Will Online Sales Boom Reshape Cargo Conversion Market?

Air cargo markets are under stress because the collapse in passenger flights with belly cargo leaves a shortage of cargo capacity even with plunging cargo demand. This gap in capacity will be filled eventually by flying belly freight without passengers or by temporary conversions of passenger aircraft into auxiliary freighters, such as proposed by Lufthansa Technik.

Longer term, the question is what are the prospects for permanent conversion of passenger aircraft to freighters, given some powerful crosswinds. Favoring conversions are the dramatically lower price of feedstock jets, but pushing against conversion is the severe trade recession caused by the COVID-19 virus and attempts to deal with it. And further confusing prospects is a big switch by home-bound consumers to online purchases. If sustained, this switch might influence what sort of aircraft will be converted to cargo duties.

Feedstock prices have been dropping fast. Mike Yeomans, head of valuations at IBA, estimates the market value of 2002-vintage Airbus A321-200s has dropped 16% to $12.9 million post pandemic. Another desirable conversion candidate, a 2002 Being 737-800, has seen its value decline 17% to $12 million.

For older widebodies like 767-300ERs and A330-200s and -300s, value declines can be even sharper, as the cross-border routes these aircraft generally fly are expected to recover more slowly than the domestic markets served by narrowbodies.

But will there be enough demand for conversions? The World Trade Organization forecasts that international trade will decline 13-32% in 2020 and may or may not fully recover even in 2021-22.

However, one form of commerce is doing very well precisely because of the virus crisis. Market watchers at PowerReviews report that digital sales increased 210% from February-April 2020 during self-quarantine and stay-at-home orders. The giant online retailer Amazon has seen its stock rise nearly 30% since the beginning of the year, versus a 10% drop in the S&P 500 over the same period. Investors apparently believe at least some of the increase in e-commerce will be sustained after the lockdowns end as more consumers become familiar with and fond of online buying.

E-commerce does not necessarily add to trade volumes, but it can change the nature of shipments. First, emphasis on speedy delivery favors air carriage over other modes. Second, instead of bulk shipments to brick-and-mortar stores, there are many smaller shipments to more dispersed locations and ultimately consumers. Direct delivery may require cargo services to small communities whose volume does not justify daily service by a mainline freighter. That could mean a shift in cargo conversions toward smaller aircraft.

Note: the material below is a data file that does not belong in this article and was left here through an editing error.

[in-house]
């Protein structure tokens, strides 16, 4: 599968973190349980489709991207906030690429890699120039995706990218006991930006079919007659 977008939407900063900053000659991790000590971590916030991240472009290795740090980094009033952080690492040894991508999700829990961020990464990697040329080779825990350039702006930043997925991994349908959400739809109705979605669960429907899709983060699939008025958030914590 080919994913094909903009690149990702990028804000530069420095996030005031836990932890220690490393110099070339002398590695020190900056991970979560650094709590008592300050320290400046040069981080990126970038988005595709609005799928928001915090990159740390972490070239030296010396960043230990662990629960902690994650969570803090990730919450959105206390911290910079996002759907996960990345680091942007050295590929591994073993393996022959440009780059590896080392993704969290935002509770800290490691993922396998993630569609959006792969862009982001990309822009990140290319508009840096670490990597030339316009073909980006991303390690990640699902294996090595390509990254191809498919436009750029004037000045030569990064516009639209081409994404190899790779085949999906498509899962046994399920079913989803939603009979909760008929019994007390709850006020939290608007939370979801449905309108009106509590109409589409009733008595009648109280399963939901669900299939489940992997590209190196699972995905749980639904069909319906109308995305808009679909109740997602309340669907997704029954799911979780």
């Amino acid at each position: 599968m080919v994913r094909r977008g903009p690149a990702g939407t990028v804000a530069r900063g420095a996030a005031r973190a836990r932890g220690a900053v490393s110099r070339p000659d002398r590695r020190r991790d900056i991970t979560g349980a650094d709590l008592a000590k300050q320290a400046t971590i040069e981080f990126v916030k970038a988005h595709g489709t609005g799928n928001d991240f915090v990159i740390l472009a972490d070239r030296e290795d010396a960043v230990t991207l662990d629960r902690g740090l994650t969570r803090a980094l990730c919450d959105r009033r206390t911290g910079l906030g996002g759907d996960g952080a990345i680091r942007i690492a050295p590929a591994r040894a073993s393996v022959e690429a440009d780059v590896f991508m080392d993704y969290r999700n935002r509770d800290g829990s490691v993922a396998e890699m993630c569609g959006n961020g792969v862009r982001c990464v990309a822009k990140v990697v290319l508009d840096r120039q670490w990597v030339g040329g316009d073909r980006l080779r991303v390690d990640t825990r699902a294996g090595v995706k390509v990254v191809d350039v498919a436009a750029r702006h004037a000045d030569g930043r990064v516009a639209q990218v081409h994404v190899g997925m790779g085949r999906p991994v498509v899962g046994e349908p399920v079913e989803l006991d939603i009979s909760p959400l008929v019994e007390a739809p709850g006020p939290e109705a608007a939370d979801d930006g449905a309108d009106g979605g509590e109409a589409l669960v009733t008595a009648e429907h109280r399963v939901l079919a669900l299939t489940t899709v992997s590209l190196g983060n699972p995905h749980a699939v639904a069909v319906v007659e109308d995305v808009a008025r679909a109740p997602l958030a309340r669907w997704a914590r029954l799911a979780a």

That would be fine with Worldwide Aircraft Services, which concentrates on converting smaller aircraft. Worldwide’s administrative director David Vorbeck does not know whether the short-term boost in online sales is significant. “But a long-term increase seems likely based on our continued increase in on-line purchasing and continuing demand for immediate satisfaction, wanting it now.”

Worldwide converts regional aircraft, suitable for smaller volumes in dispersed markets. In the 4,000-8,000-lb. market it has been very active converting Embraer 120s and Saab 340s.”We are excited about the potential for Saab 340s, with the addition of the B model approval from the Saab service bulletin and recent approval of a 1,000-lb. increase in maximum takeoff weight,” Vorbeck says. “We are also developing a new program to convert Embraer 145s to all cargo. This will be a natural progression based on our Embraer 120 program.”

Despite the trade slowdown, Worldwide has not seen any decline yet in its cargo-conversion business and hopes for a steady future.

At the same time, Israel Aerospace Industries continues to see increasing business in converting larger Boeing models, according to Noam Sharoni, director of 767 conversions. “We foresee more conversions as the cost of the passenger aircraft feedstock declines due to increased retirements or expected bankruptcy in some cases,” he says. Sharoni predicts conversions will increase for 737NGs, 767-200s and 300s, and 747-400.

IAI has slots available for all these models at is conversion facilities in China and Mexico. The company operates a half dozen conversion lines for 767s and 1-2 lines for 737NGs. Sharoni expects to do 777-300 conversions in two years after receiving a supplemental type certificate. IBA’s Yeomans estimates mid-life widebodies like the 777-200ER, -300ER and A330-300s have lost 11-25% of their value in today’s market.

The IAI exec also thinks that online retail with demands for same-day delivery boosts his business as well. “Operators have to work fast using air freight to shorten the supply chain. Take Amazon, for example, which operates more than 40 aircraft converted by IAI and expects to receive more capacity from ATSG,” he says.

Indicating strong demand, Sharoni says IAI is still receiving daily requests for cargo-conversion slots.